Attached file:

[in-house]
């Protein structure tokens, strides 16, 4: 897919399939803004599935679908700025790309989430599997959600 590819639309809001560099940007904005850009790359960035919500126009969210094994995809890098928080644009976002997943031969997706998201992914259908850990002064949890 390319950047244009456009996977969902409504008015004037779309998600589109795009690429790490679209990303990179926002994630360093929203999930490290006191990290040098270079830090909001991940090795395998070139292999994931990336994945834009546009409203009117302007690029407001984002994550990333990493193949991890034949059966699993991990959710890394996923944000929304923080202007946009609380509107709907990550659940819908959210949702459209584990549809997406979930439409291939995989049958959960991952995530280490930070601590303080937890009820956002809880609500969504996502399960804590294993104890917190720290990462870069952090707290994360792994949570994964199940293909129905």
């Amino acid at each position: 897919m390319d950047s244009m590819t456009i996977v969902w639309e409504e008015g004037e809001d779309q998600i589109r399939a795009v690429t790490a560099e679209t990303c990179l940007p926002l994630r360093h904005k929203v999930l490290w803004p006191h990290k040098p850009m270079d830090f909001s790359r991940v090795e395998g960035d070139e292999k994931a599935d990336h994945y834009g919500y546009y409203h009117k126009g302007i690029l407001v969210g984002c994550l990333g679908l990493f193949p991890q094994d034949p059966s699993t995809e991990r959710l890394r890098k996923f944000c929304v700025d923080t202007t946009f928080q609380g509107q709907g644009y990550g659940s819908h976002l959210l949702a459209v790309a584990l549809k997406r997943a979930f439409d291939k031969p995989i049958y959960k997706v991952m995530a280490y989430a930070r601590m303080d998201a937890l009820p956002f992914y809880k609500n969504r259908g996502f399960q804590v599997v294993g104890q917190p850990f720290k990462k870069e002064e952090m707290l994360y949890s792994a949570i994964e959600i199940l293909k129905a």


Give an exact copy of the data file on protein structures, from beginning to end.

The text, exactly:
[in-house]
């Protein structure tokens, strides 16, 4: 897919399939803004599935679908700025790309989430599997959600 590819639309809001560099940007904005850009790359960035919500126009969210094994995809890098928080644009976002997943031969997706998201992914259908850990002064949890 390319950047244009456009996977969902409504008015004037779309998600589109795009690429790490679209990303990179926002994630360093929203999930490290006191990290040098270079830090909001991940090795395998070139292999994931990336994945834009546009409203009117302007690029407001984002994550990333990493193949991890034949059966699993991990959710890394996923944000929304923080202007946009609380509107709907990550659940819908959210949702459209584990549809997406979930439409291939995989049958959960991952995530280490930070601590303080937890009820956002809880609500969504996502399960804590294993104890917190720290990462870069952090707290994360792994949570994964199940293909129905």
């Amino acid at each position: 897919m390319d950047s244009m590819t456009i996977v969902w639309e409504e008015g004037e809001d779309q998600i589109r399939a795009v690429t790490a560099e679209t990303c990179l940007p926002l994630r360093h904005k929203v999930l490290w803004p006191h990290k040098p850009m270079d830090f909001s790359r991940v090795e395998g960035d070139e292999k994931a599935d990336h994945y834009g919500y546009y409203h009117k126009g302007i690029l407001v969210g984002c994550l990333g679908l990493f193949p991890q094994d034949p059966s699993t995809e991990r959710l890394r890098k996923f944000c929304v700025d923080t202007t946009f928080q609380g509107q709907g644009y990550g659940s819908h976002l959210l949702a459209v790309a584990l549809k997406r997943a979930f439409d291939k031969p995989i049958y959960k997706v991952m995530a280490y989430a930070r601590m303080d998201a937890l009820p956002f992914y809880k609500n969504r259908g996502f399960q804590v599997v294993g104890q917190p850990f720290k990462k870069e002064e952090m707290l994360y949890s792994a949570i994964e959600i199940l293909k129905a």